Christ Central Network hosted its first conference from November 6 to 8 at Christ Central of Southern California, marking the beginnings of a network to support and resource Asian American pastors and ministries.
This first conference, themed, “Ordinary Evangelism and Its Extraordinary Effects,” had three goals, organizers said: to train and equip leaders and churches for more effective evangelism; to celebrate and encourage gospel collaboration; and to cast a vision and discuss details about what the network will look like together with pastors who are interested in joining the network.
Hence, the first night and the Sunday services on the third day were open to any lay members and leaders who wanted to worship and learn more on how to effectively share the gospel, while the second day was focused more on training leaders on how to cultivate a culture of active evangelism within their ministries. The second day also featured an intimate gathering of some 40 pastors who brainstormed together on what this network would practically look like.
The network was birthed by the collaboration of three key leaders: Rev. Harold Kim, the senior pastor of Christ Central of Southern California; Rev. Owen Lee, the senior pastor of Christ Central Presbyterian Church, Virginia; and Rev. Ben Kim, the senior pastor of Christ Central Presbyterian Church, San Francisco. These leaders launched the network in hopes to provide resources and relational support for younger Asian American pastors.
“I remember when we were in our early 30s,” said Rev. Harold Kim. “We often felt lonely, and we wished that there would be someone who can mentor and guide us.”
Indeed, when asked, “If there was one thing that you could take away from this network, what would that be?” during the vision casting meeting, many of the pastors said they would like “direct access to an older pastor,” rather than a loose coalition or gathering that only provides general conferences.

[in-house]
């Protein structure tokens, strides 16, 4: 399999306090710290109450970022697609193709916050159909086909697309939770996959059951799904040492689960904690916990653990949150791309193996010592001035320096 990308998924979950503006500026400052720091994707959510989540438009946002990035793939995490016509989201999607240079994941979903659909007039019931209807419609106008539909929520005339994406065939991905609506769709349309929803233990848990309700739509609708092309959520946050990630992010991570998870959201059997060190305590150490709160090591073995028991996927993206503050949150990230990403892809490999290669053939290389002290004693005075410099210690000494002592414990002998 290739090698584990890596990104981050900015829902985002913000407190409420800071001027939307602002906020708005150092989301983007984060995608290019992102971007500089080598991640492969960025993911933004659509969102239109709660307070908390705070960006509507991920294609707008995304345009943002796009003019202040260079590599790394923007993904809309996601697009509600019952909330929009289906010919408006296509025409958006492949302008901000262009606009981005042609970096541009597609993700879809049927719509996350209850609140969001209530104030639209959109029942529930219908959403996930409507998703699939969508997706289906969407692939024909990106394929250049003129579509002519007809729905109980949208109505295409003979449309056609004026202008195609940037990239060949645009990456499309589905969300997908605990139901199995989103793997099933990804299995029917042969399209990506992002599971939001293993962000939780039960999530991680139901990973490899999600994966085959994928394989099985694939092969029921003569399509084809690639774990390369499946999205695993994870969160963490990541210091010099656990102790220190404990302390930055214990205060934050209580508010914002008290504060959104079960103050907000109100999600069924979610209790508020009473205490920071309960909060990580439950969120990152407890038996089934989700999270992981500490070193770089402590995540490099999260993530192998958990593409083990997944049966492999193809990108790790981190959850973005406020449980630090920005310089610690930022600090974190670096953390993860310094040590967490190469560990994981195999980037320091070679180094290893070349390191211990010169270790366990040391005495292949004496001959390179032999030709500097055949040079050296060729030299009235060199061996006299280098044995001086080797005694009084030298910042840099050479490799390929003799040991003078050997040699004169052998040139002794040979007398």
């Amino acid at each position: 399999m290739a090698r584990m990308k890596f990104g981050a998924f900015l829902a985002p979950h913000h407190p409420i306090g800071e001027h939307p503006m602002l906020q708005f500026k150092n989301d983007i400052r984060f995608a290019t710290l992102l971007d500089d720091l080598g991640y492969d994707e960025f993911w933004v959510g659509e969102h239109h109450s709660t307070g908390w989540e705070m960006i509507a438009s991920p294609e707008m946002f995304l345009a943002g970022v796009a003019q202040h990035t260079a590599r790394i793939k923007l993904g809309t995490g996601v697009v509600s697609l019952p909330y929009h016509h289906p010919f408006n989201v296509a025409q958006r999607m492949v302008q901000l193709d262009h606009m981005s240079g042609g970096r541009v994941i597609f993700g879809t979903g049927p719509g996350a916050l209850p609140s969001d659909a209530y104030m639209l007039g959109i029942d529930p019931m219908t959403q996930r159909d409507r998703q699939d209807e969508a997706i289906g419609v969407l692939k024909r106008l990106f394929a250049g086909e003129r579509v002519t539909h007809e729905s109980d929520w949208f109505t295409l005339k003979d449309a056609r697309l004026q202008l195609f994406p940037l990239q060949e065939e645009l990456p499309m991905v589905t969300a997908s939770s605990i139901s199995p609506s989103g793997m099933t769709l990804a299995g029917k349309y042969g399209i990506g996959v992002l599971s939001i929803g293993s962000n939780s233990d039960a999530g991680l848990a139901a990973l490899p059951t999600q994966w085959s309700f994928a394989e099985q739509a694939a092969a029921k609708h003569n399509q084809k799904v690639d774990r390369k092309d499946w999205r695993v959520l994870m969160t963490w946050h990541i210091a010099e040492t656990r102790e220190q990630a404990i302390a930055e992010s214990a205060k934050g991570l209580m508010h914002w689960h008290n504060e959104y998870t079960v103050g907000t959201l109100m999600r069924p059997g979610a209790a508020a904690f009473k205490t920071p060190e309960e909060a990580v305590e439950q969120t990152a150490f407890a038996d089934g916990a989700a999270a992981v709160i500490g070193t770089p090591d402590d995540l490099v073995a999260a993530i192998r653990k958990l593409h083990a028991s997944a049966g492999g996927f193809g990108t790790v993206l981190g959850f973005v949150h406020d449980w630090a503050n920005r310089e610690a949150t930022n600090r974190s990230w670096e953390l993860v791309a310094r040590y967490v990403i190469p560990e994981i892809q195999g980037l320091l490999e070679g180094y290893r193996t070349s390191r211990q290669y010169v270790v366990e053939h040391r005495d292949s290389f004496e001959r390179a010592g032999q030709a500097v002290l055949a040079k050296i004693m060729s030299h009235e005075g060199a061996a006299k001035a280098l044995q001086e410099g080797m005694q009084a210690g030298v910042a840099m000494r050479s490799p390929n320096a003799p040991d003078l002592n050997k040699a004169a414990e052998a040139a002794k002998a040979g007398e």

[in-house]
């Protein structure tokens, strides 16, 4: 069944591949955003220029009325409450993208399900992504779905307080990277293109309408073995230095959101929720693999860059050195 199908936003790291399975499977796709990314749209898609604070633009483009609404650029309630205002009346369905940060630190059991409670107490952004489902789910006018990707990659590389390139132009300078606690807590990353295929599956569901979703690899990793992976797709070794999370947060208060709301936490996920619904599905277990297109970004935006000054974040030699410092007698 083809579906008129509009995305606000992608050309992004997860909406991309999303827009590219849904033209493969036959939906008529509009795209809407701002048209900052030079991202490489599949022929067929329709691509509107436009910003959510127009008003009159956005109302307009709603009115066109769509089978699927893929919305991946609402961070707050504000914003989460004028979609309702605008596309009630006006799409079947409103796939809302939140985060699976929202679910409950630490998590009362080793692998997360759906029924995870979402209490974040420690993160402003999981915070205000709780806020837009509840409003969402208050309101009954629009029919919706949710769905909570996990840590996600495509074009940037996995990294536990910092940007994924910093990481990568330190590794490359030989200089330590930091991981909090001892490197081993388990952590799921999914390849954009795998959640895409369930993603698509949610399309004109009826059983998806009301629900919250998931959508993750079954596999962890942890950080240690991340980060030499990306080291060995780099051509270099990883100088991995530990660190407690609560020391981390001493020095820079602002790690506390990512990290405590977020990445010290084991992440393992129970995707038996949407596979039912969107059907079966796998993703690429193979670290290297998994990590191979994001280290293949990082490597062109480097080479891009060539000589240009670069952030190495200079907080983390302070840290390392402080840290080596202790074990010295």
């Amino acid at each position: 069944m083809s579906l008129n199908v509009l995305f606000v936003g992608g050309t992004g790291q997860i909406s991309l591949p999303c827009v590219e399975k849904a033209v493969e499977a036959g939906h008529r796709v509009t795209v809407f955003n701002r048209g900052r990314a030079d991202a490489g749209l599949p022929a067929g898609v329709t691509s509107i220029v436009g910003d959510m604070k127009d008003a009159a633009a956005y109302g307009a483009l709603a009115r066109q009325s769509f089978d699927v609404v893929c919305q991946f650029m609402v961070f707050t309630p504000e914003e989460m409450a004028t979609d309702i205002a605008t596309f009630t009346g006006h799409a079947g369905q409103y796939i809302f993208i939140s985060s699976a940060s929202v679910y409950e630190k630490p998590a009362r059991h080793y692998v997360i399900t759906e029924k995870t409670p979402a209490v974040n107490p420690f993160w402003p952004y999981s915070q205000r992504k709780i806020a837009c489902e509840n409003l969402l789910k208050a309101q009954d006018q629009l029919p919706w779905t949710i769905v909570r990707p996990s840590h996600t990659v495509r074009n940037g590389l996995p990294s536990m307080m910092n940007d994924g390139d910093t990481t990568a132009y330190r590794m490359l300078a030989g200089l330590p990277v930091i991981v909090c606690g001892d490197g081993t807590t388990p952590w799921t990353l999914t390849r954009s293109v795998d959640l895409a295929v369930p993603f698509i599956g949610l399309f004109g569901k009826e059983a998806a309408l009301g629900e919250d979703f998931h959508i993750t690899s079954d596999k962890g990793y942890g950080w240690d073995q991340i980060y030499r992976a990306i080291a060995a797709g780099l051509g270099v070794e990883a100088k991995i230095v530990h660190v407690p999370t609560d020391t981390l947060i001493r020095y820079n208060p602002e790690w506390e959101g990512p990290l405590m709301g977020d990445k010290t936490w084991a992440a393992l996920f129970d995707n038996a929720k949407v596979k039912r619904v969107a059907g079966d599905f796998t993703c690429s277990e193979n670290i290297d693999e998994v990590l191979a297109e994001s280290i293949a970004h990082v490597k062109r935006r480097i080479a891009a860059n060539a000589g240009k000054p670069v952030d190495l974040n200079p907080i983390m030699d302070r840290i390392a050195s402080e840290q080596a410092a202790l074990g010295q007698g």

“I would want to be able to contact an older pastor to ask them about some of the specific problems that I’m facing,” said one pastor during the meeting. Some pastors mentioned that they would like guidance on the process of an English ministry evolving into an independent church.
CCN is still in its formation stages, however, and specifics in terms of membership, affiliation, and format have not yet been set in stone. Some things are certain, however, including the fact that the network does not aim to be a denomination -- only a relational and financial support network. Holding a conference on a regular basis is another aspect the key leaders have guaranteed, and for the upcoming year, the key leaders are planning to help two to three churches particularize to become a church -- whether it’s an English ministry trying to become independent, or a church plant.
“We were only expecting our three Christ Central churches and then one or two more churches to show up,” said Rev. Harold Kim, “but we saw a much larger turnout than we expected. We were very pleasantly surprised and blessed. Now, there’s a lot to do, but what the key leaders will be discussing over the next month are, what are the few things that we can do right now? There is such a wide range of needs, but what are the few that we can hone in on?”
“The turnout during the conference tells us a lot about the fact that there definitely is an itch and a need for something like this [network],” said Ted Vaughn, a consultant who is working alongside the key leaders to form the network. Some 450 attended the first night of the conference, while some 100 pastors and leaders attended the second day. Over a dozen local churches were represented.